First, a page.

rootpy: Pythonic ROOT
Python has become the language of choice for high-level applications where
fast prototyping and efficient development are important, while
glueing together low-level libraries for performance-critical tasks.
The PyROOT bindings introduced
ROOT into the world of Python, however, interacting
with ROOT in Python should not feel like you are still writing C++.
The rootpy project is a community-driven initiative aiming to provide a more
pythonic interface with ROOT on top of the existing PyROOT bindings. Given
Python’s reflective and dynamic nature, rootpy also aims to improve ROOT design
flaws and supplement existing ROOT functionality. The scientific Python
community also offers a multitude of powerful packages such as
but a suitable interface between them and ROOT has been lacking. rootpy
provides the interfaces and conversion mechanisms required to liberate your
data and to take advantage of these alternatives if needed.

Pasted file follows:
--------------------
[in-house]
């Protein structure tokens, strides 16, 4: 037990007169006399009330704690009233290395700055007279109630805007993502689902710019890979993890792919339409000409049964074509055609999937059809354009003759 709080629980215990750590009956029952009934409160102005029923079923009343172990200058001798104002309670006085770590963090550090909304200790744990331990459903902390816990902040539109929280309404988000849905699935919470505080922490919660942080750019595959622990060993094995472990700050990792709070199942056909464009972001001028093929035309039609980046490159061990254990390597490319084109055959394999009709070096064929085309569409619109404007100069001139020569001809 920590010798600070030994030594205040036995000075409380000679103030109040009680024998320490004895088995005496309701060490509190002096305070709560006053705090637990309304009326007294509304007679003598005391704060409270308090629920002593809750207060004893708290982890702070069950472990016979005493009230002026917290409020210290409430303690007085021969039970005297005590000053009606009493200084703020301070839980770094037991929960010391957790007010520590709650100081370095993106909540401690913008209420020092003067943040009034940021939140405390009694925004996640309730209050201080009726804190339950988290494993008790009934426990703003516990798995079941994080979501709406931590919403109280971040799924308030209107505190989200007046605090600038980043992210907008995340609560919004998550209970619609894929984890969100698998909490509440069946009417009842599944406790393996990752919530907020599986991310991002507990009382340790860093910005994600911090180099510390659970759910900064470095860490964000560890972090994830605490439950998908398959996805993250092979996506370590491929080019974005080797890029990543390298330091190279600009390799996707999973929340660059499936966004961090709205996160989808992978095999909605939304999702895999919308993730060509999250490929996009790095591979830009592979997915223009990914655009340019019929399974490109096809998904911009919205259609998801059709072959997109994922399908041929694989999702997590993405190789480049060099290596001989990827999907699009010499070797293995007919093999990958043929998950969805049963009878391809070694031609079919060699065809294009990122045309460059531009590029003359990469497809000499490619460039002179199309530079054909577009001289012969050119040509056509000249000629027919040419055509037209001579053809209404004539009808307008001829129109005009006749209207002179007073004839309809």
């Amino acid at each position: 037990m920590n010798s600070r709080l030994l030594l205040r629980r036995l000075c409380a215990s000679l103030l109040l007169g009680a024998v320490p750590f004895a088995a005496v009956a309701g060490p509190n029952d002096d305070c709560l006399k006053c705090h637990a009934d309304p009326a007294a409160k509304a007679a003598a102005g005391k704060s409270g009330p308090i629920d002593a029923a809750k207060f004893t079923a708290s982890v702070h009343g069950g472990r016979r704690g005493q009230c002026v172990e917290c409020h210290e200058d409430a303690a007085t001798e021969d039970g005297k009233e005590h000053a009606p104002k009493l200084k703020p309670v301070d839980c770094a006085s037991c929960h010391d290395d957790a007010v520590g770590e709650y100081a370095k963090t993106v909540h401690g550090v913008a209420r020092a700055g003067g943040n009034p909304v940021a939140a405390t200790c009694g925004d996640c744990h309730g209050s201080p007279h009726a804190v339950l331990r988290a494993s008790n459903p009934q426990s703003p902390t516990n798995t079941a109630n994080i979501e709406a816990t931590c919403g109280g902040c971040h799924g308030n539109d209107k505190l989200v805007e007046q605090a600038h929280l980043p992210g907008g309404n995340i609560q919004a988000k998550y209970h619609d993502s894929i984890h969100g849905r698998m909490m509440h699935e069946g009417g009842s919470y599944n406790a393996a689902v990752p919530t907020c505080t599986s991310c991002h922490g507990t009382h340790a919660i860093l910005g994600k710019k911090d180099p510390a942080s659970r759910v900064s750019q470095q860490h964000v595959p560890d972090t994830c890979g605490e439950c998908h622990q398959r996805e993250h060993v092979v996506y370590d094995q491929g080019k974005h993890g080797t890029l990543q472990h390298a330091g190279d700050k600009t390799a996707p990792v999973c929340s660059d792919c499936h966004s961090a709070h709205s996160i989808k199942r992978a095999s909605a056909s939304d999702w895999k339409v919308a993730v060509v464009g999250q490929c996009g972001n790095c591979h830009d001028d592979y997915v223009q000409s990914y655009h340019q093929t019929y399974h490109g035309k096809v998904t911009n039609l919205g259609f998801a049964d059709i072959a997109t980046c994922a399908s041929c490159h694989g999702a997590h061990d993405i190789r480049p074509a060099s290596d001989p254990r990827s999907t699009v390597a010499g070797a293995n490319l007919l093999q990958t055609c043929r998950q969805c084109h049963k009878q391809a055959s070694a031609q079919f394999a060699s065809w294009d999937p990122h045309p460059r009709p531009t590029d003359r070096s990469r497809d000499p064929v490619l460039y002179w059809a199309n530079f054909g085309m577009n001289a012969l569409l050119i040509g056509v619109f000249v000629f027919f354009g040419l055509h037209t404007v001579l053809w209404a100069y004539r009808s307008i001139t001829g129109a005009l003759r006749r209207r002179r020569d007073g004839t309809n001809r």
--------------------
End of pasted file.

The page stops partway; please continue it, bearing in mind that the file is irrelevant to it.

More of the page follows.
Key features include:
- Improvements to help you create and manipulate trees, histograms, cuts
- Dictionaries for STL types are compiled for you automatically.
- Redirect ROOT’s messages through Python’s logging system.
- Optionally turn ROOT errors into Python exceptions.
- Get and Set methods on ROOT objects are also properties.
- Easy navigation through ROOT files. You can now access objects with
my_file.some_directory.tree_name, for example.
- Colours and other style attributes can be referred to by descriptive strings.
- Provides a way of mapping ROOT trees onto python objects and collections.
- Plot your ROOT histograms or graphs with matplotlib.
- Conversion of ROOT trees into NumPy ndarrays
through the related root_numpy
package. Now take advantage of the many statistical and numerical packages
that Python offers (NumPy, SciPy,
- Conversion of ROOT files containing trees into
HDF5 format with
- roosh, a Bash-like shell environment for the ROOT file, very useful for
quick ROOT file inspection and interactive plotting.
- rootpy, a command for common tasks such as summing histograms or drawing
tree expressions over multiple files, listing the contents of a file,
or inspecting tree branches and their sizes and types.